One of the most common malfunctions with Ford vehicles is a faulty tire pressure sensor that gives false readings, but how do you troubleshoot this issue?
How Do I Fix A Faulty Tire Pressure Sensor In My Ford?
To troubleshoot a faulty tire pressure sensor on a Ford car, use a PSI checker to confirm the pressure of your tires. If the PSI of your tires is correct, you either need to reset the TPMS system in your vehicle or replace components such as the tire pressure sensors or TPMS battery.
After extensively researching automotive repair forums, I have gathered enough information to determine what causes tire pressure sensor faults on Ford vehicles. In this article, we’ll be taking a closer look at how you can troubleshoot the faulty tire pressure sensor of your Ford car to ensure that you are driving at the correct PSI.
What is a Tire Pressure Sensor Fault?
Most modern Ford cars are designed with a convenient feature that lets you know when your tires are not at the correct pressure (PSI). There should be a tire pressure sensor designated for each one of your tires that will monitor the pressure of the tire when the engine is on.
If the sensor detects the tire pressure of your Ford vehicle is not at the correct PSI, it will trigger a warning letting you know that you need to inflate your tires.
Alternatively, if your car has too much air in its tires, the sensor will pick this up as well, notifying you that you need to deflate your tires.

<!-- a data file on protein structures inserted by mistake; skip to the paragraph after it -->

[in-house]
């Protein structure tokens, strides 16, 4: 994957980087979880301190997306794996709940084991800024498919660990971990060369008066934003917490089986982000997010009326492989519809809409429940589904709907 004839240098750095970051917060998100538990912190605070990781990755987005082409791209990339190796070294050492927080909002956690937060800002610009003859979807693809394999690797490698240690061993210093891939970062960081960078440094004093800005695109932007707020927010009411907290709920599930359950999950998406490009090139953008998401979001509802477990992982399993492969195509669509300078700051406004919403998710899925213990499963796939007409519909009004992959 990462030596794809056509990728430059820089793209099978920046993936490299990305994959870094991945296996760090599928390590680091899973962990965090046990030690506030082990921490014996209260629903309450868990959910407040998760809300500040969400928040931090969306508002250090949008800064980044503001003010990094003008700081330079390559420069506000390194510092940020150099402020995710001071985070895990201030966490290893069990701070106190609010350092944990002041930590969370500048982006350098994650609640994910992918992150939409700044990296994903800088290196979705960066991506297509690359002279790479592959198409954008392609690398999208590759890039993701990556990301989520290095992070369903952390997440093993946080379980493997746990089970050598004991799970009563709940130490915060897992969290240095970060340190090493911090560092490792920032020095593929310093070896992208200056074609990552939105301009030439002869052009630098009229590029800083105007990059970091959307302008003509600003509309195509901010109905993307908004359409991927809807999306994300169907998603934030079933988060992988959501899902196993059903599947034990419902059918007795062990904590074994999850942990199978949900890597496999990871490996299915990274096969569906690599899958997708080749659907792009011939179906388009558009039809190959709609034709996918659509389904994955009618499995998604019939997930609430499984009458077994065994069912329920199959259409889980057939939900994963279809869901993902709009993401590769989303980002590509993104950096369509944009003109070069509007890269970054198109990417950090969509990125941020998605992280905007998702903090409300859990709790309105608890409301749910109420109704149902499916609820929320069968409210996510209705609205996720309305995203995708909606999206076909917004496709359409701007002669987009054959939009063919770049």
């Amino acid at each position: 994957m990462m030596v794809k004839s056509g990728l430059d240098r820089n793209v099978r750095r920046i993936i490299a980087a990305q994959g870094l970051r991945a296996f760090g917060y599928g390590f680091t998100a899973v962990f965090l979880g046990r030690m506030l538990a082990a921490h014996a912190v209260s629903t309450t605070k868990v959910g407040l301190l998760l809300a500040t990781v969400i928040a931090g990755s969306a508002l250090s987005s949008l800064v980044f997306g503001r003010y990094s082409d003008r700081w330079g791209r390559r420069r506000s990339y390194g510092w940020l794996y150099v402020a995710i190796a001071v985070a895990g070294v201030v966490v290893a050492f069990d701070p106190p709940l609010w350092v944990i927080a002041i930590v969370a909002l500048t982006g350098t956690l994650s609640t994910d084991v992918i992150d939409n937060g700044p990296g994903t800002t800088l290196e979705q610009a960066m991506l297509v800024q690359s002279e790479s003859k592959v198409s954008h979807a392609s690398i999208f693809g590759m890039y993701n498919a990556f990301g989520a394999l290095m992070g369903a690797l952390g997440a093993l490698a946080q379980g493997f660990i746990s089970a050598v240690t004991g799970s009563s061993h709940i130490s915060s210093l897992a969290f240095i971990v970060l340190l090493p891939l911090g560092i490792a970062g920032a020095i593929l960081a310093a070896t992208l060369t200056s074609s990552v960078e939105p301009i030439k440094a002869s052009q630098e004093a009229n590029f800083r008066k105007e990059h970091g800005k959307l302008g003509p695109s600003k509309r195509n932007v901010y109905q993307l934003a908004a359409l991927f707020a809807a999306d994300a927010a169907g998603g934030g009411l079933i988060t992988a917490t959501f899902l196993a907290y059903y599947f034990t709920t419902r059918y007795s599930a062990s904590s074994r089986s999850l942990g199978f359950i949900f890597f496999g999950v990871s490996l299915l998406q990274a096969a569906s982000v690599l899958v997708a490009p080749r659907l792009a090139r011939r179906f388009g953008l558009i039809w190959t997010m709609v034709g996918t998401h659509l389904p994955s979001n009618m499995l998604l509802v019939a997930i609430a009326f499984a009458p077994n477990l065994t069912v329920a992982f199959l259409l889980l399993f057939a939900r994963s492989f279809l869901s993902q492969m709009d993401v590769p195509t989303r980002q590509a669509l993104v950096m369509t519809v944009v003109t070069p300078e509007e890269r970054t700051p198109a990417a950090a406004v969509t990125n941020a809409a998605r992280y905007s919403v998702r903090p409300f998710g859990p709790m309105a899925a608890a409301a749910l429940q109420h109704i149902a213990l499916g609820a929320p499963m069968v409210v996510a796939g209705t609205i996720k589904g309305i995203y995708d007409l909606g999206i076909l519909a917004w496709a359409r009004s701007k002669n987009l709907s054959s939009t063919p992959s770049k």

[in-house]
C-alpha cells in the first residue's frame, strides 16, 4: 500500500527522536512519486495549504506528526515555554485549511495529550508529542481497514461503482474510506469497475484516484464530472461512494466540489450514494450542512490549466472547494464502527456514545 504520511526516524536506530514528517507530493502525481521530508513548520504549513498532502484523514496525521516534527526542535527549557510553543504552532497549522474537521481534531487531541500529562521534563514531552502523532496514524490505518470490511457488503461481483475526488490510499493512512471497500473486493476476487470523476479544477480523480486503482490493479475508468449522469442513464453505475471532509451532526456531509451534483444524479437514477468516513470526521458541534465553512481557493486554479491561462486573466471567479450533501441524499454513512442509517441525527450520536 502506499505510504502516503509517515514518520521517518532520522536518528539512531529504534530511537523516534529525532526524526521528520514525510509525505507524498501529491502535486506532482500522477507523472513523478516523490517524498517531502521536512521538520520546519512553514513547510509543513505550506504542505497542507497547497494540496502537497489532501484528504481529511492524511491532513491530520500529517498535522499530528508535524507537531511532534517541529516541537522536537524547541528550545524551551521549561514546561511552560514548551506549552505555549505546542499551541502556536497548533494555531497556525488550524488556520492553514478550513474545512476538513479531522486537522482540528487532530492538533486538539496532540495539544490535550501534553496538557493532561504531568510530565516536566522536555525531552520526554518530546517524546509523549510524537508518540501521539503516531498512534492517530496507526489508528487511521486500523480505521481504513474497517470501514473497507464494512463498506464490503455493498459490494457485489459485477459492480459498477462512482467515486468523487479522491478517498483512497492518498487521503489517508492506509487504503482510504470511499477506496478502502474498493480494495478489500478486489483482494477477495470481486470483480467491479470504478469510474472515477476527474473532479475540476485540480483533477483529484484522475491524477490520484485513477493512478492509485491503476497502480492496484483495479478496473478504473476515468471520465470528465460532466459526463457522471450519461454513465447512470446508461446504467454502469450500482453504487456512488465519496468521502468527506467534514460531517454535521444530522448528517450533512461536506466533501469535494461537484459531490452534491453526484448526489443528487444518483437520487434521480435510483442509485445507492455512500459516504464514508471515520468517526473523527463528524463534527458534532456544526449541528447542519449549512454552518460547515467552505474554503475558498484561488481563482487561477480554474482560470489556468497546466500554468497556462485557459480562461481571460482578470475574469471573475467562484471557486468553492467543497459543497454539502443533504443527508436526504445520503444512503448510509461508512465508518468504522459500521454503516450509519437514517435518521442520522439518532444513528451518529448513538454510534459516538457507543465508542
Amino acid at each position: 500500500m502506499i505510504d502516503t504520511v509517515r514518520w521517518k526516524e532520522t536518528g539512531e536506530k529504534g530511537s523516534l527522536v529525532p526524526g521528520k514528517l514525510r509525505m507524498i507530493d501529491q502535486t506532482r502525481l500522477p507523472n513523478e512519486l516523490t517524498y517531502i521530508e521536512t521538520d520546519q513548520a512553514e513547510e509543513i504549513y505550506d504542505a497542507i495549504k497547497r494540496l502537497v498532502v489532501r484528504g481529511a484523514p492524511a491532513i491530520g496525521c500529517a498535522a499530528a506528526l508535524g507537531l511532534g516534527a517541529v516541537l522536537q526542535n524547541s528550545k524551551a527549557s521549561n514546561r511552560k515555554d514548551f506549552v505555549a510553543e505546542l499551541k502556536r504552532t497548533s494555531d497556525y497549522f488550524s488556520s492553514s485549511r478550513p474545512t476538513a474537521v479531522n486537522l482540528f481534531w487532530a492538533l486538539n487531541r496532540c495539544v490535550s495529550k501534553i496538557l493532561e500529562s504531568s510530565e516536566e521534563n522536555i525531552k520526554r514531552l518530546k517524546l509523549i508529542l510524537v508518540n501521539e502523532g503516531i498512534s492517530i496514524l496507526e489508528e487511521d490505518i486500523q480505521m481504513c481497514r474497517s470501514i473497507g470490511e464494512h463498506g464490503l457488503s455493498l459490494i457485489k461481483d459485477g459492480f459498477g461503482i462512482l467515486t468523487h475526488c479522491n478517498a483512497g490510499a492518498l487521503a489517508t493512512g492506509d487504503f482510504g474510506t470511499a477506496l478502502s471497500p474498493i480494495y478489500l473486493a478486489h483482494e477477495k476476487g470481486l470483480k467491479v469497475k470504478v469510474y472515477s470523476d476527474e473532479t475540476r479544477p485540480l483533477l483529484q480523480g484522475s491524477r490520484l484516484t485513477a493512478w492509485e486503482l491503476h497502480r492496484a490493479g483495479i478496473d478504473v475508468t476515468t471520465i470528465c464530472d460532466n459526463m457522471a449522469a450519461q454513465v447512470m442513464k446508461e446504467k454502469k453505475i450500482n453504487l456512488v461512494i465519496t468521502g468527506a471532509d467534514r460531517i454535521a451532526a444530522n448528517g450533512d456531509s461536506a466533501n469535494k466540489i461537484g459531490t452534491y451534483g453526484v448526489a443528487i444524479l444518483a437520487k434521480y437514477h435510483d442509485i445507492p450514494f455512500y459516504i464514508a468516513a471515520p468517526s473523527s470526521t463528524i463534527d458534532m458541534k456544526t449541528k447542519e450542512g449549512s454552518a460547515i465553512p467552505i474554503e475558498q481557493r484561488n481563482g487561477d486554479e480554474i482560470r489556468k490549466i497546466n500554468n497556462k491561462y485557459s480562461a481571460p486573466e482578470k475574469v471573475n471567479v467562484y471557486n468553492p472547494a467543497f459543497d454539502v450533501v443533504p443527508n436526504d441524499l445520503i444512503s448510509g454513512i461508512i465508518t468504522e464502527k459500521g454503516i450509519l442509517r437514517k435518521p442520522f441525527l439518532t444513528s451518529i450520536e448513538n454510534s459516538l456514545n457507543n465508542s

As convenient as this feature is, many Ford drivers have reported that their tire pressure sensors and Tire Pressure Monitoring System (TPMS), do not always respond the way they’re supposed to.
The tire pressure warning symbol will appear on the speedometer of the vehicle as an exclamation mark. This is not to be confused with the check engine light, as these are two separate warning features.
Fixing a tire pressure sensor fault requires additional diagnostics, as there can be several different factors contributing to this problem.
What to Do When You Get a Tire Pressure Sensor Fault
When you get a tire pressure sensor warning on your Ford vehicle, it’s best to resolve it as soon as possible.
This is by no means the most detrimental mechanical issue that you can experience with your car, but it does pose some potential safety risks, implying that you should take care of it sooner rather than later. Here’s what you should do when you get a tire pressure sensor fault:
- Check tire pressure
- Reset the tire pressure sensor
- Replace faulty sensor and TPMS components
Resetting the tire pressure sensor or replacing any faulty components will be required if the sensor is actually malfunctioning. However, before you go out and buy parts for your Ford car, make sure that the sensor is actually faulty.
It can be easy to confuse a faulty sensor with tires that are improperly inflated. Using a tire pressure checker, confirm what PSI of your tires to see if the sensor is giving a false reading.
For most Ford vehicles, a PSI of 32 to 36 is generally considered to be standard. With that said, you should always confirm what the recommended PSI is for your Ford vehicle based on the manufacturer’s instructions.
You can check which PSI is ideal for your car by looking in your vehicle’s manual. Fill the PSI to the correct level and see if the problem goes away.
If the tire pressure sensor still shows a warning, then it’s likely faulty and will need to be replaced.
What Causes Ford Tire Pressure Sensor Fault?
When you get a tire pressure sensor warning on your Ford vehicle it usually means that your PSI is off or that the TPMS components are faulty.